Satyrs – Creatures of Greek Mythology
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Besides there being gods and goddesses in Greek mythology, there were also a fair amount of creatures. While some of these creatures had a fairly minor role, others were a bit more prominent. The Satyrs did have an important place in the stories, and they were often associated with Dionysus, the god of wine. Here’s more information about who the satyrs were and what they were known for:
Who the Satyrs Were
There is some debate as to where the satyrs in Greek mythology actually originated. Some believe that worship of them began somewhere between 1550 B.C. to 1100 B.C. They are usually associated with Dionysus, the god or wine, and worship of the satyrs with the god began in Ancient Greece, especially on the island of Crete, around that time. Essentially, worship in Greece of Dionysus and the satyrs took place wherever wine was popular. Since grapevines grow in Greece as a whole, this encompassed nearly all of Ancient Greece.
Adherents of the cult of Dionysus worshipped in a bit of a frenzy. They drove themselves into a frenzy by a combination of excessive wine-drinking and ecstatic dancing. Sometimes this group of followers is entirely female (the maenads), and sometimes it includes males as well. In art, the male followers of Dionysus may be depicted as satyrs, sometimes playing musical instruments.
Satyrs are often depicted with a thyrsus, which is a type of wooden staff is topped with a pine cone. Besides the satyrs, Dionysus is also depicted with this. It represents the forest and uncivilized wooded areas where Dionysus, the satyrs, and the nymphs and maenads were said to be found. They may also be depicted chasing the mortal female followers of Dionysus, the maenads, or dancing with nymphs, mythological female creatures that represent the properties of nature.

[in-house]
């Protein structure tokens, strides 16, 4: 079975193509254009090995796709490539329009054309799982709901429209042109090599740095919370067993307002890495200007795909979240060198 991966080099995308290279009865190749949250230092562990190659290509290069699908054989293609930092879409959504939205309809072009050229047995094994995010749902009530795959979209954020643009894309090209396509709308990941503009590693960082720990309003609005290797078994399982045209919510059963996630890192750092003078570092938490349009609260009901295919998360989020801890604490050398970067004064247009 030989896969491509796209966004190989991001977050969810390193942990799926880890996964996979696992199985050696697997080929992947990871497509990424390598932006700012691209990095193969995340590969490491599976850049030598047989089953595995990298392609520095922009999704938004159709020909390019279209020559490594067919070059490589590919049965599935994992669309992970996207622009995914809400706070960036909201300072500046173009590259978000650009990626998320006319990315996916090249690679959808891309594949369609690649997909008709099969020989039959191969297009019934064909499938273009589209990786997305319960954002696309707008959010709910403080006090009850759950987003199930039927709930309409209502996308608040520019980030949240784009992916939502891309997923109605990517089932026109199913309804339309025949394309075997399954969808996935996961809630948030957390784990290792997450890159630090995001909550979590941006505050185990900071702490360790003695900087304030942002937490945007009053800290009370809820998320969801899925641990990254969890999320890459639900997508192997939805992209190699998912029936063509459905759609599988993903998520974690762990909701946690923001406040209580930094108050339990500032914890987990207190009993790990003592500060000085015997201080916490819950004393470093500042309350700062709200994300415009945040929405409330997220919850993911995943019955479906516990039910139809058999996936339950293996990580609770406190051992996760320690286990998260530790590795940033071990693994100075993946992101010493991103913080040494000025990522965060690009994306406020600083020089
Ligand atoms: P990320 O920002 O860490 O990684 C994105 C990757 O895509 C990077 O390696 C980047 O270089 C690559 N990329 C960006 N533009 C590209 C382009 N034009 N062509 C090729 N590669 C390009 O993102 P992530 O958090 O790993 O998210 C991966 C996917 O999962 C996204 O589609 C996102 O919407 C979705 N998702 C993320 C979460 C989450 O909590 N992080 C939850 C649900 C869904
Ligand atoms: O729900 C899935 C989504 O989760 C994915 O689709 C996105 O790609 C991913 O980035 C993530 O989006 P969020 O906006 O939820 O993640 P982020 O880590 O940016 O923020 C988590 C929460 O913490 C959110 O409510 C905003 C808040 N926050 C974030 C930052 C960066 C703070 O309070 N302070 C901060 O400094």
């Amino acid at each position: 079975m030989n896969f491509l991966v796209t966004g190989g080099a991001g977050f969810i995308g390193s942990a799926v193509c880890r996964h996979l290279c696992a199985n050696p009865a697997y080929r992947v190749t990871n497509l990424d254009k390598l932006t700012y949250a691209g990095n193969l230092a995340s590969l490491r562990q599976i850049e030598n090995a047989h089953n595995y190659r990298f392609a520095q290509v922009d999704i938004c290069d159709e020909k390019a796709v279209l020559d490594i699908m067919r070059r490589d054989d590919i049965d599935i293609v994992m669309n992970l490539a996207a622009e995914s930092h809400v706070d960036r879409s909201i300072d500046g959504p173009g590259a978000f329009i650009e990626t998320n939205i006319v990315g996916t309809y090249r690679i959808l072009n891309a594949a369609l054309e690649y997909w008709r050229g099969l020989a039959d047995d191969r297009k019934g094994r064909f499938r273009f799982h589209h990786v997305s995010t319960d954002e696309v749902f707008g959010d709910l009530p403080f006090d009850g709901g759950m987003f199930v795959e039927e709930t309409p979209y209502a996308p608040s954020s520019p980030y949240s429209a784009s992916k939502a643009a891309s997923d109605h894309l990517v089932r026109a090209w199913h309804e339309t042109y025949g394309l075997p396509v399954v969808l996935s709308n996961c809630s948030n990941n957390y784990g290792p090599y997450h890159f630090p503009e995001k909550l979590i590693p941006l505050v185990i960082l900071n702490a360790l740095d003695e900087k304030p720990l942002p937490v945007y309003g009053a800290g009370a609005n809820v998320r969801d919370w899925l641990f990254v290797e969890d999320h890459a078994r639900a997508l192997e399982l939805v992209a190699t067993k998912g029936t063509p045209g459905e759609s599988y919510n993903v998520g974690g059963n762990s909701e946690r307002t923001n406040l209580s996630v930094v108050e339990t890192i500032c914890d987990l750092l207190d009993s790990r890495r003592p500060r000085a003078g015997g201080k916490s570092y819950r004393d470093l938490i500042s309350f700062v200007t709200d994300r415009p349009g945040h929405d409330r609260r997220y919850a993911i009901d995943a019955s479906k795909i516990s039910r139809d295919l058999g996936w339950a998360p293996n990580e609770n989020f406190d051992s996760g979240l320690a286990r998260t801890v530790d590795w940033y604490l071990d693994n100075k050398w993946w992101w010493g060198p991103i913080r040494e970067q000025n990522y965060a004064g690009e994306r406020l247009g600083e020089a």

Satyrs and the Cyclops
Satyr plays were an established genre of ancient Greek drama. Although there were a few of them, not all of them have survived. In fact, there is only one that survived. Aeschylus is said to have written a number of plays, but none of his have survived into the present. The only ancient play to have survived in its entirety that makes reference to satyrs is the drama “Cyclops” by Euripides. “Cyclops” was written in the 5th century BCE. Its performance served as a light-hearted “tail piece” to conclude the lengthy, tragic drama festivals that were performed to honor the god Dionysus.
“Cyclops” is Euripides’ telling of an incident that also appears in the Homer’s “Odyssey.” The mortal human hero Odysseus arrives on the island of the one-eyed, monstrous son of the god Poseidon known as the Cyclops. Trapped in a cave by the monster, Odysseus uses a burning log to blind the creature in its one eye. In Euripides’ telling, the action is narrated by a chorus of satyrs who pantomime the action in an exaggerated, burlesque-type style.
As you can see, the satyrs were a part of Greek mythology. Although not as possible as the gods and goddesses themselves, they did have an active place in the stories.
Categorized in: Greek Mythology
This post was written by GreekBoston.com